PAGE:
The “Ayahuasca” patent story in the U.S.


In 1981, a person named Loren Miller, who was the director of the California-based International Plant Medicine Corporation, who took a sample of the Holy Banisteriopsis Caapi Vine proceeded to patent as a new type of Plant variety called Da Vine, and obtained exclusive rights to sell and breed the “Plant” in 1986. It took ten years for Amazonian indigenous people to become aware that their “Sacred and Holy Vine” had been patented in the U.S. under patent law. By 1998, Miller had received many requests from indigenous groups to surrender the  patent, which he ignored and declined.

Finally, the Coordinating Body for Indigenous Organizations of the Amazonian Basin (COICA), which represents about 400 indigenous groups from eight countries, took action and declared Miller as a ‘biopirate’ and banned his entry to indigenous regions of the Amazons. Rodolfo Asar, Communications Director of COICA said “Our goal is to have the Ayahuasca patent annulled, and to teach all international biopirates a  lesson.”

  • COICA declared miller as Enemy of Indigenous people of Amazons
  • Miller would not identify the name of the community from Ecuador which gave him the sample of the Holy Banisteriopsis Caapi Vine, to protect from COICA, which he called a terrorist organisation.
  • COICA challenged the patent, claiming it has been ‘improperly’ issued at the PTO with the help of two Washington-based organisations, the Center for International Environmental Law and the Coalition for Amazonian Peoples and their Environment.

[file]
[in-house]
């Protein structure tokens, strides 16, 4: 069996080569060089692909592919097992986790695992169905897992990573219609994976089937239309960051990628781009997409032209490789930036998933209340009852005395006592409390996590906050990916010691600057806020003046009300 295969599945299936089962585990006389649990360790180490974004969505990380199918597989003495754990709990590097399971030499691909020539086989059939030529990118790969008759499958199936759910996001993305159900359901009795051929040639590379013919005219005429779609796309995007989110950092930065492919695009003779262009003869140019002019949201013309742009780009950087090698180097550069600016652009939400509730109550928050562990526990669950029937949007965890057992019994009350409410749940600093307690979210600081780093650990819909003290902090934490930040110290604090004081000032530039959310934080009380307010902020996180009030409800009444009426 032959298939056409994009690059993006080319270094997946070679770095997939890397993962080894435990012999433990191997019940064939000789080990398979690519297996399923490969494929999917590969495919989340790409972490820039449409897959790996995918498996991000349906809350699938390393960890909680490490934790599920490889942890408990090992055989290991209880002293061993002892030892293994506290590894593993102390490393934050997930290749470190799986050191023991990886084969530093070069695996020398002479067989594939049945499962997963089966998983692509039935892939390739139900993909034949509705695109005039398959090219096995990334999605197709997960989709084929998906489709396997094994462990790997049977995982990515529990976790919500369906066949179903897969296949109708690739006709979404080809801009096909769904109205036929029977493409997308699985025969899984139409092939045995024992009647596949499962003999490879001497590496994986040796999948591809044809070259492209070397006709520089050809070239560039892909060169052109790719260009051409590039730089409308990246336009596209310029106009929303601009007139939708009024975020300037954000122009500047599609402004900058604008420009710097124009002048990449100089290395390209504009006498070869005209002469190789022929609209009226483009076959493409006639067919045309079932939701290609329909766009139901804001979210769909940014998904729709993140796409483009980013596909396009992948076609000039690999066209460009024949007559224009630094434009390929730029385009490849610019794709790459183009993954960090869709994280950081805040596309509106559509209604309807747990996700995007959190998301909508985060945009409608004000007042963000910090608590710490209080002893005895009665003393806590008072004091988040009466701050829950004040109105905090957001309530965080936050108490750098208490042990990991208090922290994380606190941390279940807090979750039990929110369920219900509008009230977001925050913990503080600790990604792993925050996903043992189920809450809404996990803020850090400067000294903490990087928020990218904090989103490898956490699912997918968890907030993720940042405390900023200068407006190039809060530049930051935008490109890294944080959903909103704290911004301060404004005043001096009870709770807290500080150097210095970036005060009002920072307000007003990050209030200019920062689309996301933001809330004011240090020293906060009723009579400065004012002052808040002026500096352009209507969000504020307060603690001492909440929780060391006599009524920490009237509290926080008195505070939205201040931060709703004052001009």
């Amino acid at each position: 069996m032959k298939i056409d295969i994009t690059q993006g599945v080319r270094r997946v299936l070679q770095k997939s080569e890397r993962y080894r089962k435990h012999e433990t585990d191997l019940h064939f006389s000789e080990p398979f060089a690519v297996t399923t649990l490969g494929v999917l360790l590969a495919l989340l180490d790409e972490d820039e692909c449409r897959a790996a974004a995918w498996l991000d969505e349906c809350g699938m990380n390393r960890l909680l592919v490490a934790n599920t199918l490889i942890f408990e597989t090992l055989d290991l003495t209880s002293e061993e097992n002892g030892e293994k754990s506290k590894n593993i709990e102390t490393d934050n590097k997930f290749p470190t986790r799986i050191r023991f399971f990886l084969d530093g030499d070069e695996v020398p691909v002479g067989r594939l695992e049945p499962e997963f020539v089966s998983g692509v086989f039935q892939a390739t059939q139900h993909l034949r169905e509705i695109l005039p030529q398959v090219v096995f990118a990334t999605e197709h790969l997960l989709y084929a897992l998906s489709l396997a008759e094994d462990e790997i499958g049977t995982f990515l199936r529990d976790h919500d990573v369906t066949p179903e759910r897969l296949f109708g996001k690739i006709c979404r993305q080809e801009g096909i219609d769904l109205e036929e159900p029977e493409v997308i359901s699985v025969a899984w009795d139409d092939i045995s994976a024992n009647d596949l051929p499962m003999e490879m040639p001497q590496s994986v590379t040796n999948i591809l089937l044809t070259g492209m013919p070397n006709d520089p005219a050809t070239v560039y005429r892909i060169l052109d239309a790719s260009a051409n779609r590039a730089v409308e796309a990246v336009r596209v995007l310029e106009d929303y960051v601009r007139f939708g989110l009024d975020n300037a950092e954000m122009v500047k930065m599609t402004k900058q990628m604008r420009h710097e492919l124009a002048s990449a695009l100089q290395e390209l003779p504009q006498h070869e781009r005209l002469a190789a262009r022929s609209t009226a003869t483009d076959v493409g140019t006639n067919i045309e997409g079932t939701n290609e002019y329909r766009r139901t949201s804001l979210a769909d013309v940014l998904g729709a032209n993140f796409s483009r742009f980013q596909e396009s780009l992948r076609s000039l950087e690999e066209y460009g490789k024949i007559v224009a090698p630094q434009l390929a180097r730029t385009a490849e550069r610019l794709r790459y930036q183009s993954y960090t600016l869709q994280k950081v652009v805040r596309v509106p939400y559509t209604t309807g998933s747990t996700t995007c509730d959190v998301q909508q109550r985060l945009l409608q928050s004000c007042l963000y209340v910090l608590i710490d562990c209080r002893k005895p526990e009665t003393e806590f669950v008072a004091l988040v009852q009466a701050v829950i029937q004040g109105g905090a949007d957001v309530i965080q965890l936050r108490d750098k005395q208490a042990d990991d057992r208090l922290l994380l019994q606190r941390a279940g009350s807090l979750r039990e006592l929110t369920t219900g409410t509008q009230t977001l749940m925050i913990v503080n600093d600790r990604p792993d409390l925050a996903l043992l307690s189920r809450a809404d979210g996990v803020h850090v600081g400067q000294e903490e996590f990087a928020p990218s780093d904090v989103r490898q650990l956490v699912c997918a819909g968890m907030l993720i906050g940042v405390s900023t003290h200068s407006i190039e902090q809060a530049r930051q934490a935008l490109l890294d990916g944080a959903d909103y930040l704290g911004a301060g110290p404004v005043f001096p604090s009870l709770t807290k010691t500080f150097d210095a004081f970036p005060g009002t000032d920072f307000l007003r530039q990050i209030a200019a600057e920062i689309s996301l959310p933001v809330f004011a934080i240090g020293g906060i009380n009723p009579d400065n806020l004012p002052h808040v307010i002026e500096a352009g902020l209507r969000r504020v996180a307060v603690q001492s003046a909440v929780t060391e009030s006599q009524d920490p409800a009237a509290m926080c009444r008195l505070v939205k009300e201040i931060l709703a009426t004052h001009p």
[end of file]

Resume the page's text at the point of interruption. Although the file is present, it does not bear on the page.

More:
• Miller’s argument was that he had invented a new variety of “Plant”, although a similar specimen was in display in the U.S. at Chicago’s Field Museum at least a year before he applied for a patent.
  • The Plant Patent Act of 1970 protected growers breeding new varieties and requires the person requesting the patent to be the original breeder. However, as the Holy Banisteriopsis Caapi Vine was known to be widely used throughout the Amazons, and as botanical experts said the patent “Plant” was exactly the same as the natural variety, it was not eligible for a patent as Miller cloud not claim to have been the ‘inventor’ of the “Plant”.
  • The PTO accepting the argument of the Indigenous people of Amazons, nullified the patent awarded to Miller.
  • However, the PTO did not acknowledge the argument that the religious ‘value’ of the Holy Banisteriopsis Caapi Vine called for an exception from patenting, and thus, when Miller submitted new evidence and arguments that ‘his’ version of the “Plant” was different from the “Plant” on display at the Chicago Museum, on April, 2001 the PTO reversed its earlier rejection and issued a certificate allowing patent to stand for the remaining two years of its term for Miller.
  • However, Millers patent only protected him for a specific genome and its asexually reproduced progeny – i.e. it was an exclusive right for only the specimen of the Holy Banisteriopsis Caapi Vine he had and not any other ‘specimens’ of the Holy Banisteriopsis Caapi Vine, even with identical appearance.


Even after all these efforts of Miller, he had only two years of the patent, as a patent applied for before 1995 expired seventeen years from date it was originally issued.

On 17th June, 2003, Miller’s patent expired without possibility for any renewal.


  1. Beyer S. V., 2009, Singing to the Plants: A Guide to Mestizo Shamanism in the Upper Amazon, University of New Mexico Press, USA.